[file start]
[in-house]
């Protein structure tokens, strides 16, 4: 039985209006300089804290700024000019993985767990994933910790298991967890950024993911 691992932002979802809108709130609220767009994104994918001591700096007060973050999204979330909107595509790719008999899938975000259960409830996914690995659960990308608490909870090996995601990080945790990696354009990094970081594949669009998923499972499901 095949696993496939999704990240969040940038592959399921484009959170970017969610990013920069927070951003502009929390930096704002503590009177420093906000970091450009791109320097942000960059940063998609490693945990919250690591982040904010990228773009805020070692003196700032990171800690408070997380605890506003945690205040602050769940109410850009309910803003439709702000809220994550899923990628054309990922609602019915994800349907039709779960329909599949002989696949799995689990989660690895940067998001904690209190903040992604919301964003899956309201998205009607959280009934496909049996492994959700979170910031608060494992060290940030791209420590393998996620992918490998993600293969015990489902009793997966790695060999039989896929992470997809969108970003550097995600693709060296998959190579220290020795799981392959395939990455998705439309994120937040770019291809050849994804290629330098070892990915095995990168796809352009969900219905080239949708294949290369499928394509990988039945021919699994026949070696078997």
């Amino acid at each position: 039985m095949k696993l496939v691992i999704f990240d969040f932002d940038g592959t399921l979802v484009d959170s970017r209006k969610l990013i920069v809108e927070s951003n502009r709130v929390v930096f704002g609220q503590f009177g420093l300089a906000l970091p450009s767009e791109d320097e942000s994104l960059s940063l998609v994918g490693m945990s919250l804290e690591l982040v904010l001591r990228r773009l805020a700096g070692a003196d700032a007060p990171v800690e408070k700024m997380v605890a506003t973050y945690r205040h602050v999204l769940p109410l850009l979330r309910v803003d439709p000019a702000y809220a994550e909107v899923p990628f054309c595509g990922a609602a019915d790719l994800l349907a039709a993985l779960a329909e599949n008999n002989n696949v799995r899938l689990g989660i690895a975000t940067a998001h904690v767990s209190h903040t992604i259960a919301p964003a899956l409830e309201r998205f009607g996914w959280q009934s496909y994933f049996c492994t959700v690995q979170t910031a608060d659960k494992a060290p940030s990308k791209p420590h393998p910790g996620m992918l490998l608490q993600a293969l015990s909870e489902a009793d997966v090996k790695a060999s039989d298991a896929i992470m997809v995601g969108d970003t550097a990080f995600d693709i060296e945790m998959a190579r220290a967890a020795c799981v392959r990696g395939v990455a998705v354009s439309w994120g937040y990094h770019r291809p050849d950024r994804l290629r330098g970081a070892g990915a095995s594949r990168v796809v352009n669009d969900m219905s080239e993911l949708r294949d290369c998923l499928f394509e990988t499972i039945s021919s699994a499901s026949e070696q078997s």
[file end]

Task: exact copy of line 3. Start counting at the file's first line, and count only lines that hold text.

């Amino acid at each position: 039985m095949k696993l496939v691992i999704f990240d969040f932002d940038g592959t399921l979802v484009d959170s970017r209006k969610l990013i920069v809108e927070s951003n502009r709130v929390v930096f704002g609220q503590f009177g420093l300089a906000l970091p450009s767009e791109d320097e942000s994104l960059s940063l998609v994918g490693m945990s919250l804290e690591l982040v904010l001591r990228r773009l805020a700096g070692a003196d700032a007060p990171v800690e408070k700024m997380v605890a506003t973050y945690r205040h602050v999204l769940p109410l850009l979330r309910v803003d439709p000019a702000y809220a994550e909107v899923p990628f054309c595509g990922a609602a019915d790719l994800l349907a039709a993985l779960a329909e599949n008999n002989n696949v799995r899938l689990g989660i690895a975000t940067a998001h904690v767990s209190h903040t992604i259960a919301p964003a899956l409830e309201r998205f009607g996914w959280q009934s496909y994933f049996c492994t959700v690995q979170t910031a608060d659960k494992a060290p940030s990308k791209p420590h393998p910790g996620m992918l490998l608490q993600a293969l015990s909870e489902a009793d997966v090996k790695a060999s039989d298991a896929i992470m997809v995601g969108d970003t550097a990080f995600d693709i060296e945790m998959a190579r220290a967890a020795c799981v392959r990696g395939v990455a998705v354009s439309w994120g937040y990094h770019r291809p050849d950024r994804l290629r330098g970081a070892g990915a095995s594949r990168v796809v352009n669009d969900m219905s080239e993911l949708r294949d290369c998923l499928f394509e990988t499972i039945s021919s699994a499901s026949e070696q078997s």